NEW ZEALAND TARANAKI

Identifying Gifted students

"All individuals have strengths relative to their other capabilities; some individuals have exceptional abilities relative to most other people..." Working Party Report, Nov 2001

Particular talents and social environments will affect how a childs personality and achievement patterns form. Like everyone else, each gifted child is unique; each has their own strengths and weaknesses. The gifted mathematician may be an average reader, and the early reader may lack the ability to organise her time or class materials. In general, the gifted student can be identified by professional evaluations, academic performance or by certain observed behaviours.

Professional evaluations:

Parents can pay to have their child assessed by an educational psychologist. Look in your phone book or ask your school for the nearest professional in your region.

Modern norms for IQ tests are biased against gifted children. Because of their low ceilings, none of the current tests provides valid IQ scores for highly gifted children.

Gifted children's IQ scores become depressed at approximately 9 years of age due to ceiling effects of the test. The ideal age for testing is between 4 and 8. There has been a trend away from defining the gifted and talented in terms of a single category (for example, high IQ) towards a multicategory approach, which acknowledges a diverse range of special abilities.

Academic performance:

Some schools consider the top 15%, 10% or 5% of their students to be gifted or talented.

BUT this definition does not pick up those under-achieving students who are bored by a subject or do not see it as important and can pass with very little effort.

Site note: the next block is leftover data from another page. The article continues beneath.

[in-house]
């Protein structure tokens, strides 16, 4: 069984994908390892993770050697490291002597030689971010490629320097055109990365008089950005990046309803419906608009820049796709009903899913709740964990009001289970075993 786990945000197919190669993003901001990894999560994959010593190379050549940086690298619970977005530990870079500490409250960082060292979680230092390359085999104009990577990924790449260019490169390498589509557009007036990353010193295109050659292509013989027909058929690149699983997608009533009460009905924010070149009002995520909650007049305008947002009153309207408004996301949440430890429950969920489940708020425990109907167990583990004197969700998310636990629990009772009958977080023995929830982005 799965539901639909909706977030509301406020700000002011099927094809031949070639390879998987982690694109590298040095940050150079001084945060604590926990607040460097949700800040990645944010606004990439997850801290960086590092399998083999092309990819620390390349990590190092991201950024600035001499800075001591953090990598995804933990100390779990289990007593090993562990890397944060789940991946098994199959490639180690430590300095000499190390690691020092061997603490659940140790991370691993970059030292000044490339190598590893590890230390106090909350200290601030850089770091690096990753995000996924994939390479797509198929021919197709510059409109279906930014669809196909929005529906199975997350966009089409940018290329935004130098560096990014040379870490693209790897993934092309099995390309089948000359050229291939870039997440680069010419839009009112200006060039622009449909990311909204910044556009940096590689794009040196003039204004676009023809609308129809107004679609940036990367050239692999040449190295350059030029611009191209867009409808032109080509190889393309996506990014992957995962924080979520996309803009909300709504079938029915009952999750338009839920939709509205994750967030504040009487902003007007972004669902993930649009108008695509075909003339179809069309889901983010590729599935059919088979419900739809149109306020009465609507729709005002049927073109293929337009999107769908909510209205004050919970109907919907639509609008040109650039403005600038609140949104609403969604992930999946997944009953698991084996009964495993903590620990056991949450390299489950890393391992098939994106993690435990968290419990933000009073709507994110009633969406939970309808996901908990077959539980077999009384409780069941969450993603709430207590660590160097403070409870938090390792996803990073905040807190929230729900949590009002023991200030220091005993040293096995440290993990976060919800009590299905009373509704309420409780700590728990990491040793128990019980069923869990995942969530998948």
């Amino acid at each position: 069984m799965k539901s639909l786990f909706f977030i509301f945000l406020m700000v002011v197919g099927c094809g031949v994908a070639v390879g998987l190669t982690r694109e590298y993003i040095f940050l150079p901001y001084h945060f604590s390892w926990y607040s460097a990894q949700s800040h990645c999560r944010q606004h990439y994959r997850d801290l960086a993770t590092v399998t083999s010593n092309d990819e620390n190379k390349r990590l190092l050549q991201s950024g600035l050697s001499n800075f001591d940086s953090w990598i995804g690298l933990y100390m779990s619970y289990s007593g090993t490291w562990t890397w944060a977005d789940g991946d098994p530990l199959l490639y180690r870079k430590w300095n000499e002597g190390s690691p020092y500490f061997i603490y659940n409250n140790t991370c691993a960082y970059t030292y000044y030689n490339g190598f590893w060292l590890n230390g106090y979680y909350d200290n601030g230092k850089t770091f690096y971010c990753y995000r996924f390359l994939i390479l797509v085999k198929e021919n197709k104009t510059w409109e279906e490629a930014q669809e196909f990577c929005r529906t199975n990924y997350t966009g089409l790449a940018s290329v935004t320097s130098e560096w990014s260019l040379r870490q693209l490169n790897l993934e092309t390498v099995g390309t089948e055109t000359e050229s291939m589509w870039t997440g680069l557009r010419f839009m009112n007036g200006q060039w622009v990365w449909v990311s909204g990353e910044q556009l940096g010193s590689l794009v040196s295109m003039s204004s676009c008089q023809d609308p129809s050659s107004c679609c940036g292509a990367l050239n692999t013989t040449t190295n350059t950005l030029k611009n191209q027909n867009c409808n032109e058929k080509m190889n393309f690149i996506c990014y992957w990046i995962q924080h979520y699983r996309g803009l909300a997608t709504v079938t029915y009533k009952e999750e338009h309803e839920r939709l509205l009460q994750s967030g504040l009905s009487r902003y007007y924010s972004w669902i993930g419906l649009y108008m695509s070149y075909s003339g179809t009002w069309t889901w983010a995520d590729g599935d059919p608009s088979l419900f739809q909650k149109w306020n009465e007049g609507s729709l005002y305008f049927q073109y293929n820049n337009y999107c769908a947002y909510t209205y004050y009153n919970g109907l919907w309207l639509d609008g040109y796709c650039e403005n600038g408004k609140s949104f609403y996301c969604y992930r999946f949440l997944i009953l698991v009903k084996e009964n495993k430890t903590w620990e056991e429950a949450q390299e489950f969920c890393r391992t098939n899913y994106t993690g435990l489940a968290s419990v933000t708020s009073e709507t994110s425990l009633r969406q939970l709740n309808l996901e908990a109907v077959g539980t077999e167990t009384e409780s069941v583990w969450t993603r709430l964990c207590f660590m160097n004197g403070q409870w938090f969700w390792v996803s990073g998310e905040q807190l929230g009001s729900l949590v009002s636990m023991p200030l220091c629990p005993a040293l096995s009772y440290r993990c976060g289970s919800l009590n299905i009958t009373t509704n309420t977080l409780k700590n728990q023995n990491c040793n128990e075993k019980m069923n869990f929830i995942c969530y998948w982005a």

Observations:

As a parent you will know there is something different about this child. He can speak as an adult one minute, discussing how the brain works using electrical impulses and in the next minute throw a tantrum because he can't find the crayon he needs right now. She can have you in awe of her theories on Black Holes and the fate of the Universe, or completely frustrated because she can't seem to remember that her "lost" school bag is always kept by the front door.

As a teacher there are many forms of giftedness and they will show for some children in science, for some in art, while for others in leadership or social sensitivity. Some children are terrible introverts, misunderstood by peers and teachers, at risk of their undiscovered exceptionality leading to a dead end.

There are qualities and characteristics that are frequently found among gifted children, although no child will possess them all. By themselves, they are not proof of giftedness but may bring the student to your attention for further investigation.

Emotional

Intellectual

  • Responds well to the company of older people.  May require emotionally stable and secure adults around him/her.
  • Is very compassionate and has many fears such as death and loss of loved ones.
  • Has an unusual sensitivity to the feelings and expectations of others.
  • Has a realistic idea of their own abilities and a feeling of being “different”
  • Is a perfectionist and has high self-expectations. 
  • May become easily frustrated because of his/her big ideas and not being able to carry out these tasks to fruition.
  • If he/she experiences failure early, may give up and develop permanent learning blocks.
  • Has a highly developed moral and ethical sense.
  • Will resist authority if it not democratically oriented.
  • Displays persistent goal-directed behaviour.
  • Can spot inconsistencies.